All of this is communicated through minimalistic text that primarily uses adjectives and nouns instead of complete sentences. For instance, examining a bird early on gives the response:

sunken eyes. dry skin. depleted energy.

loose perch.

With the loose perch being a clickable link.

The overall style of gameplay is similar to a single-item-inventory text adventure. You get to pick one thing at a time to hold and can use that item in conjunction with items in the game's world.

This allows for some complex interactions that can be fun to set up.

I encountered a bizarre problem on my end while playing (no other player has found this problem and it wasn't on mobile, so I don't think it's the author's fault) where the game had a missing passage or encountered some other problem where I had to hard restart, about 4 or 5 different times. If anyone else encounters this, switching the platform I was on fixed it immediately (from windows chrome to phone).

Overall, the game is very polished and descriptive. I found the interactivity was interesting, and I could see myself visiting this again.

I didn't feel completely immersed in the game, and found it more of a puzzle box than a bird adventure. But I wonder if I hadn't encountered a bug on my end if I would have been drawn in more. So I'm wavering between a 4 and a 5, but I think I'll go with a 4, because while this game was good, I found the author's other games the Good Ghost and Closure even better, by a significant amount, due to their authentic and engaging dialogue.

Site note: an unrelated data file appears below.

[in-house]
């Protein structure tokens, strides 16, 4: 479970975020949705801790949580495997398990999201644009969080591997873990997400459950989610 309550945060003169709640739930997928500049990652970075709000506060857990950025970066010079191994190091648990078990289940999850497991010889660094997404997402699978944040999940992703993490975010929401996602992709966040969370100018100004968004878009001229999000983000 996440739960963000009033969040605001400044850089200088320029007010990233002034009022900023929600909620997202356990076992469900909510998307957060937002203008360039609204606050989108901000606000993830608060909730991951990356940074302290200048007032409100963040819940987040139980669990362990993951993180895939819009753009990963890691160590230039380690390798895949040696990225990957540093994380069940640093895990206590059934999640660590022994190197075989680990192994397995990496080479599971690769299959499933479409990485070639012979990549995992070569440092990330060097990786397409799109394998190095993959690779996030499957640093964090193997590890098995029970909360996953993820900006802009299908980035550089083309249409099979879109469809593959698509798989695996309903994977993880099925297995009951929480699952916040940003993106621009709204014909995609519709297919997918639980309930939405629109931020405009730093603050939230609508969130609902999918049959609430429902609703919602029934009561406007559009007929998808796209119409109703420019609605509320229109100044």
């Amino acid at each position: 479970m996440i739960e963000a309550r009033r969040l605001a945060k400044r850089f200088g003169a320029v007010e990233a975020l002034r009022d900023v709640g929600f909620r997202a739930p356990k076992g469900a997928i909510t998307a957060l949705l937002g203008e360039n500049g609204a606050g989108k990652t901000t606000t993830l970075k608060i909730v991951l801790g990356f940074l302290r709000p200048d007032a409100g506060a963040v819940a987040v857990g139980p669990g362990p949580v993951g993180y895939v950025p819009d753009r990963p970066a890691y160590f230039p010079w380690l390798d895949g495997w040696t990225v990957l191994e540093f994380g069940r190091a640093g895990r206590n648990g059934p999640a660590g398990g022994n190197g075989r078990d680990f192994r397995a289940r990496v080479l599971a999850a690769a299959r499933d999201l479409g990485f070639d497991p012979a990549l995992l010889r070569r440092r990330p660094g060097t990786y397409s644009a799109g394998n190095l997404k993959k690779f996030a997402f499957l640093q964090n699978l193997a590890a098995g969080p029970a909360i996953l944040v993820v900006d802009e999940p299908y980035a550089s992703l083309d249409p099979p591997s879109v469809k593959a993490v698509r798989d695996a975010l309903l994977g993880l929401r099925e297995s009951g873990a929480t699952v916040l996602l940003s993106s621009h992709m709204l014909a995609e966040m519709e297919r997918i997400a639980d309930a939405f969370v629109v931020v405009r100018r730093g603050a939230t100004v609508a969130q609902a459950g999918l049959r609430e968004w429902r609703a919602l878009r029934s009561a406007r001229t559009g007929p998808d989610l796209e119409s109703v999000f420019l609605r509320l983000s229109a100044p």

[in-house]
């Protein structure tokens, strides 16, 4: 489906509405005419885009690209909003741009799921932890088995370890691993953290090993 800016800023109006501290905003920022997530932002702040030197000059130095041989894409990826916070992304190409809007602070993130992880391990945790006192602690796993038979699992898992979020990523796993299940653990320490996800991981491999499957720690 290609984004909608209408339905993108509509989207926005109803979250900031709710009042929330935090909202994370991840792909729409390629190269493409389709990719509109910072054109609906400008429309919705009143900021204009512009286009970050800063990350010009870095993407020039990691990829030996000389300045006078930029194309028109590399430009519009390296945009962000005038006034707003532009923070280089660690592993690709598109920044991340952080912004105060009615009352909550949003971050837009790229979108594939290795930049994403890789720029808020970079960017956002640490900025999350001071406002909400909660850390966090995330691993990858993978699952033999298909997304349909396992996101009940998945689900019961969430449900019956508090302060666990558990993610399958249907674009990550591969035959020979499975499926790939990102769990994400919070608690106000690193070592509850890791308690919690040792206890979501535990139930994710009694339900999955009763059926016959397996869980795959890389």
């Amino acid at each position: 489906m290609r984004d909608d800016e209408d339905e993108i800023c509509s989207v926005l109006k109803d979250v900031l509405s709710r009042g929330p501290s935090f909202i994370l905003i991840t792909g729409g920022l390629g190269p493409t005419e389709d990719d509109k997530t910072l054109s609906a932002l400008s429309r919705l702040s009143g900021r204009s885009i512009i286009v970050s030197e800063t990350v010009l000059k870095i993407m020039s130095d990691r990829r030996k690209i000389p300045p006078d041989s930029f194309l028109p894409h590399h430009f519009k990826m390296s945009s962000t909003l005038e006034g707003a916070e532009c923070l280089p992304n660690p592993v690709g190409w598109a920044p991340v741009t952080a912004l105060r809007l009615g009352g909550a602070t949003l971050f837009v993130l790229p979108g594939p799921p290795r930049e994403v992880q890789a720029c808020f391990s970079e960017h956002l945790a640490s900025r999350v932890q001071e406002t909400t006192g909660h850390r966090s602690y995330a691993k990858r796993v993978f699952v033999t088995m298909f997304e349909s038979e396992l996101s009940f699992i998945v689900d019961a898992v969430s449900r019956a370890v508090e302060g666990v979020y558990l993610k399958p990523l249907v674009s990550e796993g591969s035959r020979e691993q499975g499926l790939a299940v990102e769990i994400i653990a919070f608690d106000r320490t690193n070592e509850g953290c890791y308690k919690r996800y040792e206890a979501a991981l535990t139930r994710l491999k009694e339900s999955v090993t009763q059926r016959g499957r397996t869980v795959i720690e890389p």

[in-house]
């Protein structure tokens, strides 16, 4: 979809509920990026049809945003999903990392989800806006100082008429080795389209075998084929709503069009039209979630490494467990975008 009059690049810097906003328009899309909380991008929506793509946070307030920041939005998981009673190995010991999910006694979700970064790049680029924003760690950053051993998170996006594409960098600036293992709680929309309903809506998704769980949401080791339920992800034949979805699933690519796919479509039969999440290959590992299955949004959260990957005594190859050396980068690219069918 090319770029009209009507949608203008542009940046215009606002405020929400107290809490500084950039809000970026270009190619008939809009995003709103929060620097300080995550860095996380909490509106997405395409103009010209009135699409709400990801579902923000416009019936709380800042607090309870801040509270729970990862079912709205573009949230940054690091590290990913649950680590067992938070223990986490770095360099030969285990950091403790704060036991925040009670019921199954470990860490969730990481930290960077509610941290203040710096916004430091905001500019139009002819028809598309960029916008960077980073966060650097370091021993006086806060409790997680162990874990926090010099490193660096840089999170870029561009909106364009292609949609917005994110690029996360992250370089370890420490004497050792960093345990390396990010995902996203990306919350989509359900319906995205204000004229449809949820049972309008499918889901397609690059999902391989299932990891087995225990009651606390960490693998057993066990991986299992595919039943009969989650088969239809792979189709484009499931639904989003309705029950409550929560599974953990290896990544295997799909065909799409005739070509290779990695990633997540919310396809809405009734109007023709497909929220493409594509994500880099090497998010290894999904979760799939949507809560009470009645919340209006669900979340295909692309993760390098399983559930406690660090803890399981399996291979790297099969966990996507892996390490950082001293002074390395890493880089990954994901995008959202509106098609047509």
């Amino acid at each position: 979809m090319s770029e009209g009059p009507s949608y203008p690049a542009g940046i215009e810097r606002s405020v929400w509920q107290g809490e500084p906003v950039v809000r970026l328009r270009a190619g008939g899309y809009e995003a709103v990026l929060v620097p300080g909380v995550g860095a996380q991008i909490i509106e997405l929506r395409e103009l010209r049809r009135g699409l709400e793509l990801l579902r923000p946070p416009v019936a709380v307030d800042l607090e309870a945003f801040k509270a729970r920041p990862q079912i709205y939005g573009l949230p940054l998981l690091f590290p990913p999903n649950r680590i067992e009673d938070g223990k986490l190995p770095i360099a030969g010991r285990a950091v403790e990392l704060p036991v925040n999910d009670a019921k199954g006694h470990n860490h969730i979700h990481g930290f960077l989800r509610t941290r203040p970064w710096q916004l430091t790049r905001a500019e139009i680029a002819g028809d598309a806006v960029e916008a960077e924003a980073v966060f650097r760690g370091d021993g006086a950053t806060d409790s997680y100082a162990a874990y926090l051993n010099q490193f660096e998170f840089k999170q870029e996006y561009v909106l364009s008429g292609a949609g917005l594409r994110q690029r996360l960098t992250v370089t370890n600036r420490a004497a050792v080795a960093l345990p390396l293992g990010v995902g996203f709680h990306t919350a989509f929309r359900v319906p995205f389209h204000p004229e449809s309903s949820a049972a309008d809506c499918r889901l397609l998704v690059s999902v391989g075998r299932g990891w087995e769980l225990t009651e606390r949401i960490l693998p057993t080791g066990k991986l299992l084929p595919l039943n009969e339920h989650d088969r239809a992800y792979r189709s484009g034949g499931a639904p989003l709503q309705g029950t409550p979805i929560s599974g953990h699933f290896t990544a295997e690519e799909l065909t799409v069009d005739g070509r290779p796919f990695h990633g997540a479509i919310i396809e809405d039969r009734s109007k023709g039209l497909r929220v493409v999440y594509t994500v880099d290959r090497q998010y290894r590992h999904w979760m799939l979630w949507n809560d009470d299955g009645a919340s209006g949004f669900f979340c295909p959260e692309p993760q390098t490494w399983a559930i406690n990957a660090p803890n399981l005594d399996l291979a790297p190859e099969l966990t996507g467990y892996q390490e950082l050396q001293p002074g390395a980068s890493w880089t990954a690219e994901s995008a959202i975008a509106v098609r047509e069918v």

Was this review helpful to you?   Yes   No   Remove vote  
More Options

 | Add a comment 

See All 6 Member Reviews

free bird. on IFDB

Recommended Lists

free bird. appears in the following Recommended Lists:

2023 Alternative Top 100 by Denk
(18sep2023) This is an alternative to other rating based lists with pros and cons in that it allows for games with fewer ratings (5 ratings required) to reach the top of the list which obviously makes their place on the list quite...


The following polls include votes for free bird.:

Games for introducing teens and tweens to interactive fiction by albie
Looking for Twine games (ideally) that are appropriate for 10-16 year olds. Bonus points if it has an interesting/fun story or showcases some of the cool stuff that can be done with this medium. Thanks! :)

Outstanding Twine Game of 2023 by MathBrush
This poll is part of the 2023 IFDB Awards. The rules for the competition can be found here, and a list of all categories can be found here. This award is for the best Twine game of 2023. Voting is open to all IFDB members. Eligible games...

Outstanding Short Game of 2023 by MathBrush
This poll is part of the 2023 IFDB Awards. The rules for the competition can be found here, and a list of all categories can be found here. This award is for the best short game of 2023, where the definition of 'short' is left up to the...

See all polls with votes for this game

This is version 4 of this page, edited by Passerine on 10 May 2023 at 7:44pm. - View Update History - Edit This Page - Add a News Item - Delete This Page